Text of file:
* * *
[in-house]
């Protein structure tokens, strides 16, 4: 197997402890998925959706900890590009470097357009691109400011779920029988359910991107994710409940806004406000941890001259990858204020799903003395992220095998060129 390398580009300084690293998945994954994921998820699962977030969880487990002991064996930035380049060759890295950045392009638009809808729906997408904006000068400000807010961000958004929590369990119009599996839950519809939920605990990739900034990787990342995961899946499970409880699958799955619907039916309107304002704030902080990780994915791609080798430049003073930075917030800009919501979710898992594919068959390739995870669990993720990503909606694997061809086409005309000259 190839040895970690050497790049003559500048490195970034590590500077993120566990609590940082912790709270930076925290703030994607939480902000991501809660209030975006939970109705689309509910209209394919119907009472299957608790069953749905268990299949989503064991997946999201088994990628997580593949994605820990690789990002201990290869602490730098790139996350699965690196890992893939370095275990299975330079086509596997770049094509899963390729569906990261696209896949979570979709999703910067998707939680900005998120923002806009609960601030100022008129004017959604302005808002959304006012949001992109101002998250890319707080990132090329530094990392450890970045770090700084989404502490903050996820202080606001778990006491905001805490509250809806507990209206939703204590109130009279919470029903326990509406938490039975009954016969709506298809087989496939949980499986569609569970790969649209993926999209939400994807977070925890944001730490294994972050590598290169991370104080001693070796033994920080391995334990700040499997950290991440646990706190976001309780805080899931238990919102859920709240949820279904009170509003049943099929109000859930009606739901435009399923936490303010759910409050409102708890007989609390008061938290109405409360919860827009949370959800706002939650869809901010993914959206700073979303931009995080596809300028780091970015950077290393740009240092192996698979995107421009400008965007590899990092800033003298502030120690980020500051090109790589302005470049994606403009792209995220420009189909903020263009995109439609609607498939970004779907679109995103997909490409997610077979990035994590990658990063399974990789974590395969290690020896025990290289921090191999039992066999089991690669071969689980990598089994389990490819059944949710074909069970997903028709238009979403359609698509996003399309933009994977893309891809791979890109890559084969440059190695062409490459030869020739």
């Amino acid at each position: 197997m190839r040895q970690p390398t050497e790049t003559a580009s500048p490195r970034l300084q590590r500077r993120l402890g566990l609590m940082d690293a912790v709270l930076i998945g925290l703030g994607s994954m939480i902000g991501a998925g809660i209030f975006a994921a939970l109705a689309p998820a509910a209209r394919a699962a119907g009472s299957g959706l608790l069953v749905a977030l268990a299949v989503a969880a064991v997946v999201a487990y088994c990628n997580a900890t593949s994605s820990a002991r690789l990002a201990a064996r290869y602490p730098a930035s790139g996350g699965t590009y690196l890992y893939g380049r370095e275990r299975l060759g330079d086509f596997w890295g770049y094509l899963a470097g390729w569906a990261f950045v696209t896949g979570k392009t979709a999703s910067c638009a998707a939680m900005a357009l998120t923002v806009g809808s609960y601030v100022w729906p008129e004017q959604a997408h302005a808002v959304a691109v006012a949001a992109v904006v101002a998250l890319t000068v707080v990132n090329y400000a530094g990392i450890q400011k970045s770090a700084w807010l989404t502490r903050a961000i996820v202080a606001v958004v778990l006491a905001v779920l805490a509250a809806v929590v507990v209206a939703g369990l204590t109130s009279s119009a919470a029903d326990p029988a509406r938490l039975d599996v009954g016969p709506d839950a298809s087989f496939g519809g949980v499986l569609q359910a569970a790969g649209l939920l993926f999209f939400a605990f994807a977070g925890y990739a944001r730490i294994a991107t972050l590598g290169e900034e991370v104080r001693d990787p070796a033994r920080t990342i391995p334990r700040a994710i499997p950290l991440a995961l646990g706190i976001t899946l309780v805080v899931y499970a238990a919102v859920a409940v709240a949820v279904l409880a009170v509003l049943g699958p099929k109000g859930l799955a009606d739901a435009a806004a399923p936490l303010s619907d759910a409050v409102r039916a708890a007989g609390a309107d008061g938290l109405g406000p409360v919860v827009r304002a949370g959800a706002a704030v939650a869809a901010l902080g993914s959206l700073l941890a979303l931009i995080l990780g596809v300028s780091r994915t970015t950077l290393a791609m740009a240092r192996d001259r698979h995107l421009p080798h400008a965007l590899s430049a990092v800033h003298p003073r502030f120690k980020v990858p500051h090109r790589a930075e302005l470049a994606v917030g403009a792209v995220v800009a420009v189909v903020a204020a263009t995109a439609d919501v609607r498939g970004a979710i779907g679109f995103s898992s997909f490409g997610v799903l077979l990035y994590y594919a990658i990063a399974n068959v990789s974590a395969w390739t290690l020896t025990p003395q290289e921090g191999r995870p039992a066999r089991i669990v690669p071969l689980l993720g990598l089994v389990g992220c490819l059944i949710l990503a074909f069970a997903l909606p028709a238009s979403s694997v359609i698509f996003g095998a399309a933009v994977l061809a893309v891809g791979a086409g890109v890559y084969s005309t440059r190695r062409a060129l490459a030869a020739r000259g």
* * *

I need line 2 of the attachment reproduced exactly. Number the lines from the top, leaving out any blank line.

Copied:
């Protein structure tokens, strides 16, 4: 197997402890998925959706900890590009470097357009691109400011779920029988359910991107994710409940806004406000941890001259990858204020799903003395992220095998060129 390398580009300084690293998945994954994921998820699962977030969880487990002991064996930035380049060759890295950045392009638009809808729906997408904006000068400000807010961000958004929590369990119009599996839950519809939920605990990739900034990787990342995961899946499970409880699958799955619907039916309107304002704030902080990780994915791609080798430049003073930075917030800009919501979710898992594919068959390739995870669990993720990503909606694997061809086409005309000259 190839040895970690050497790049003559500048490195970034590590500077993120566990609590940082912790709270930076925290703030994607939480902000991501809660209030975006939970109705689309509910209209394919119907009472299957608790069953749905268990299949989503064991997946999201088994990628997580593949994605820990690789990002201990290869602490730098790139996350699965690196890992893939370095275990299975330079086509596997770049094509899963390729569906990261696209896949979570979709999703910067998707939680900005998120923002806009609960601030100022008129004017959604302005808002959304006012949001992109101002998250890319707080990132090329530094990392450890970045770090700084989404502490903050996820202080606001778990006491905001805490509250809806507990209206939703204590109130009279919470029903326990509406938490039975009954016969709506298809087989496939949980499986569609569970790969649209993926999209939400994807977070925890944001730490294994972050590598290169991370104080001693070796033994920080391995334990700040499997950290991440646990706190976001309780805080899931238990919102859920709240949820279904009170509003049943099929109000859930009606739901435009399923936490303010759910409050409102708890007989609390008061938290109405409360919860827009949370959800706002939650869809901010993914959206700073979303931009995080596809300028780091970015950077290393740009240092192996698979995107421009400008965007590899990092800033003298502030120690980020500051090109790589302005470049994606403009792209995220420009189909903020263009995109439609609607498939970004779907679109995103997909490409997610077979990035994590990658990063399974990789974590395969290690020896025990290289921090191999039992066999089991690669071969689980990598089994389990490819059944949710074909069970997903028709238009979403359609698509996003399309933009994977893309891809791979890109890559084969440059190695062409490459030869020739």